Wandsworth Art Curated: Raksha Patel
Local artist, Raksha Patel , was invited as part of Wandsworth Art to curate a selection of her favourite artist profiles. Here’s her curated list –
I am a painter living in Battersea whose work stems from imagery found locally. I transform the familiar to create new narratives, banality is seen in a new light, as spaces and objects embody an alternate persona.
I begin with documenting the environment, this is then re-examined through a process of dissecting, re-assembling, and combining with (discarded) objects before painting.
My local landscape consists of Battersea Park, the architecture of Wandsworth’s estates, and its public art, all of which provide a medley of both alluring and grotesque imagery. I studied painting at the Slade School of Art in the mid 90’s, and since then I have exhibited widely. I have taught in contemporary art in schools, galleries and universities. I am currently exhibiting in the RA Summer Exhibition and at The Stash Gallery.
My top Wandsworth artists selection stem from my interest in works that spark new ideas, explore narrative and give me space to consider locality from alternate perspectives
Matt Mounsey – I find Matt Mounsey’s paintings intriguing. His various works offers a sense of heightened vitality, life in spaces that are both fictional and real. The dark monochromatic paintings, with their liquidy paint give me permission to wallow in damp, rainy, urban places, where it’s fine to indulge in the darkness of winter. These contrast with colourful imagery taken from adult cartoons, sci-fi album covers, and fairgrounds where nightmares become a reality. They are playful and reveal a sense of honesty, which is fresh.
Sunshine Negyesi – Sunshine Negyesi’s sculptures prompt me to examine the materials that she uses with scrutiny. Each of the carefully considered elements within her work is loaded with notions of history, identity, place and body. Fragments of fabric are akin to the body, like skin it has its own persona, scent and texture that is embodies memory, emotion and pain carried from generation to generation. Her titles direct us to look at colonial histories, its legacy today and who forms the fabric of London. I enjoyed the lively, experimental nature of Negyesi’s work, her placement of string, textile, photography, rusting nails; materials with disparate qualities that sing in harmony in exploring personal and collective identities.
Azharullah Khan Mani – Azharullah Khan Mani’s painting Shed reflects a place of refuge, a space that’s quiet at the end of the garden path where we can get away and be with our own thoughts. Shed offers a sense of comfort through its warm colours and the loose brushwork that is reminiscent of the hazy evening sunshine.
Suzi Morris – The creamy, fleshy tones in Suzi Morris’s paintings have a romantic dreamlike quality allowing us to consider our inner selves, mental states and the content of our bodies. Her work makes me think of parallel universes between the intangible and recorded facts, giving space to consider my own existence and body.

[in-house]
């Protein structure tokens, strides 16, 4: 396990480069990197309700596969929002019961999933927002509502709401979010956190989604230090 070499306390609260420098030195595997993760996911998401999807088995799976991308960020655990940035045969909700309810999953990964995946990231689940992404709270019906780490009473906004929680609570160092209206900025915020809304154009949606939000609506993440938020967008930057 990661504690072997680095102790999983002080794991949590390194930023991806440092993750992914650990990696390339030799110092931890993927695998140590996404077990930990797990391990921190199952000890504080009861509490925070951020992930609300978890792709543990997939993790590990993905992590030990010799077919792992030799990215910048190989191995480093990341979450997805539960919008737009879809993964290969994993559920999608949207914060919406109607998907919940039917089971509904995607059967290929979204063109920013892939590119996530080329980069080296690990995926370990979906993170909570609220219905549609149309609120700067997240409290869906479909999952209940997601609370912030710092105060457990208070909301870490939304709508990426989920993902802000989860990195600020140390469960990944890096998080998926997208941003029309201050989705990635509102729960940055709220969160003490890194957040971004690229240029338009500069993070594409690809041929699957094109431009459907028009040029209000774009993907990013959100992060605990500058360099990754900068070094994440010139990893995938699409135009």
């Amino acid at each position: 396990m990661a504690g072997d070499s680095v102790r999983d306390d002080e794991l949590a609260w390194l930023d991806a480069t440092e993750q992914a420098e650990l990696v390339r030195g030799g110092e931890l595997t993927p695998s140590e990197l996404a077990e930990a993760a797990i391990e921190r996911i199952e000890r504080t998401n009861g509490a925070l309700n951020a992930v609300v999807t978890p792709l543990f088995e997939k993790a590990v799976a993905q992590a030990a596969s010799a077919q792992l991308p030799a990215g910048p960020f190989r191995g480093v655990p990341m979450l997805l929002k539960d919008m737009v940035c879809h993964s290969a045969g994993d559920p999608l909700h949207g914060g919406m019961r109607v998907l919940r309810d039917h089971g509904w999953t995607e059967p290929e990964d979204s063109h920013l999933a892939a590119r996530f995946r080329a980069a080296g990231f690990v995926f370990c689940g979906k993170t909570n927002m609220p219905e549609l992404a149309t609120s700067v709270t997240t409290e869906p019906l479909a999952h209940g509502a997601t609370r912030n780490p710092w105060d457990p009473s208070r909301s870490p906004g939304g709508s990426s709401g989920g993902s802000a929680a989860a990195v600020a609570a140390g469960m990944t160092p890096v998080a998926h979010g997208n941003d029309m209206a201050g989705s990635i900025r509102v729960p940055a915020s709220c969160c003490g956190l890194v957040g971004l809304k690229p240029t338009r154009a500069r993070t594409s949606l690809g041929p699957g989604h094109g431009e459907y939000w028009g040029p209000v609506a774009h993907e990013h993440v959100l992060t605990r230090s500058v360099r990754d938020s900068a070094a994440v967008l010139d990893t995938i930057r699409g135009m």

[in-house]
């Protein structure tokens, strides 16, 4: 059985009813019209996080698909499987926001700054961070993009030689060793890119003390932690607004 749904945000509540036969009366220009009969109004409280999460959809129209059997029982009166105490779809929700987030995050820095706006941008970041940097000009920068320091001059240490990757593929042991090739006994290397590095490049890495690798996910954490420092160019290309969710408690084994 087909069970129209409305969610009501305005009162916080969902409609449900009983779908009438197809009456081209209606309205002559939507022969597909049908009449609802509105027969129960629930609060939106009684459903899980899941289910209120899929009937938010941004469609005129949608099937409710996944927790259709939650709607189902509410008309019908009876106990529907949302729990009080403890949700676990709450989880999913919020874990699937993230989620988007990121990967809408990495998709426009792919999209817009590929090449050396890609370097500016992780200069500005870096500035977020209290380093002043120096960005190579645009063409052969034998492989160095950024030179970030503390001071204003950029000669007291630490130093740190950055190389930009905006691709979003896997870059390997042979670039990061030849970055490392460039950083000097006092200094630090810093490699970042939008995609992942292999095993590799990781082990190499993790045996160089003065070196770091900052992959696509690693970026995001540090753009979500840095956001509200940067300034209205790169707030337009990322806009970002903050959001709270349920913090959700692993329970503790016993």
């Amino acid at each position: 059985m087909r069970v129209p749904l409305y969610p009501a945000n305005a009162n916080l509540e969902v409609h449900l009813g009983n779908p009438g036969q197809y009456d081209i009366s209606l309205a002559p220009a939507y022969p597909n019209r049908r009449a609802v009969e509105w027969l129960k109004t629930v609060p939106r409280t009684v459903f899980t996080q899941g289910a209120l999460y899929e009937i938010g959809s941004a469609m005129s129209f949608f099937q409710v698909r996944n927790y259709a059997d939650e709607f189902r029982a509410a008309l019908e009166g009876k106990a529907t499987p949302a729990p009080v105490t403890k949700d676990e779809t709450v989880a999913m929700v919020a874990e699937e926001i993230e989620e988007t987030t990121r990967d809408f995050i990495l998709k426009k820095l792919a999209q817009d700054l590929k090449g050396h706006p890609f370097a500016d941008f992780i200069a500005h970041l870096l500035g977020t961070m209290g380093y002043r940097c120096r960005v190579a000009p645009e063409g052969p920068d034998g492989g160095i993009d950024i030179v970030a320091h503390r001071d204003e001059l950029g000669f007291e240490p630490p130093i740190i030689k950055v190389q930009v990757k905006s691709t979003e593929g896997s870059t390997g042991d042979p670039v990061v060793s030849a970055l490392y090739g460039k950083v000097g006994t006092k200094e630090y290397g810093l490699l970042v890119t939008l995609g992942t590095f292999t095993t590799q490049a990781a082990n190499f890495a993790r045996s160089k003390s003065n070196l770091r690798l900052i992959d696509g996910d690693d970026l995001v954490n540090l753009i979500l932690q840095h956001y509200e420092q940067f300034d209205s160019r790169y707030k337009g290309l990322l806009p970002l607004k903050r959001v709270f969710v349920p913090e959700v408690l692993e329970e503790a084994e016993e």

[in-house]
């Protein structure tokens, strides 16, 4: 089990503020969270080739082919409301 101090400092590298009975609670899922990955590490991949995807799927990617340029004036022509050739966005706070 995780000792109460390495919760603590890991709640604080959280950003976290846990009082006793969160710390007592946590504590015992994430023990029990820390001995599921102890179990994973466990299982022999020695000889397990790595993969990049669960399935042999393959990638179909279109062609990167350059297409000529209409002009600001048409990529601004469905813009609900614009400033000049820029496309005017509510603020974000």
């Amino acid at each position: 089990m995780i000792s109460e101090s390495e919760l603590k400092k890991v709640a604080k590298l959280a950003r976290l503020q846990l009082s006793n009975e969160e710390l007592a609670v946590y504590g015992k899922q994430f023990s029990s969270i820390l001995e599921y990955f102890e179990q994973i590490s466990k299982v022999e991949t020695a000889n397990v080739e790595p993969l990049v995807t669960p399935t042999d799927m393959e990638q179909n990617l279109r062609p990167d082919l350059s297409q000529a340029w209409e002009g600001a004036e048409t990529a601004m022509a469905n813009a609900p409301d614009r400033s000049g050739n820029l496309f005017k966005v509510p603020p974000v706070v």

Sally Loughridge – Three Girls on a Train offers me much joy. It is fresh and reminiscent of innocent childhood play. We are so used to seeing images of glum commuters on squished trains, whereas these girls invite us to play. The youngest takes a sneaky pick on her older sister’s deck of cards, we see what her sisters don’t. It reminds me of Millais painting ‘The Heart are Trumps’ which hints at competition except this is all fun and a journey to a possible new adventure.
Anna Woodward – Greek tragedies from renaissance paintings form the inspiration in Anna Woodward’s paintings. They pulse, and give the viewer energy, a sense of spirit. It is easy to lose yourself in this world of painterly shapes and play hide and seek with the glimpses of figures that emerge, fragment and disappear into a maze of pattern and colour.
Izabel Wocial – Izabel Wocial’s installations are made from the innards of domestic and industrial buildings. I enjoy her work as she questions and pushes ideas of drawing. She uses pipes, tarpaulin, tape and string, to create lines across a space, making our eyes dance over the various colourful materials, there is an element of humour as she uses domestic objects and items that we usually place little importance to. I found myself thinking of the harmonies in Kandinsky’s compositions or Mondrian’s works.
Micheal Alan-Kidd – Micheal Alan-Kidd shed light on important socio-political issues in our society, rather than focus on the new developments, this painting looks at the destruction of communities and the tragedy of re-gentrification. The surreal and slightly cartoonish quality is unnerving as although we may want to laugh the image that he paints is a reality for many families.
Mark Nader – Mark Nader gives new life to objects that we might find in dusty museum cabinets. Here ‘objects’ are experienced from a perspective that hints at their original purpose, the spirit and force embedded in the stone and clay. His compositions have a medley of Persian rugs, exotic plants, and objects used in worship by ancient civilisations. We are driven to consider how European collections have come to be, the powers of Empire and the exploitation that we do not see.
Alice Wilson – I find a quietness in Alison Wilson’s work. Her sculptures combine a range of materials that each evoke a sense of nostalgia and a reflection on their past live. Fragments of fence, tree bark and faded photograph are reminiscent of suburban life, walks from school or work that give time to ponder upon flaking paint, a garden shed, a bench or a fence. Places that are welcome but simultaneously are off limits.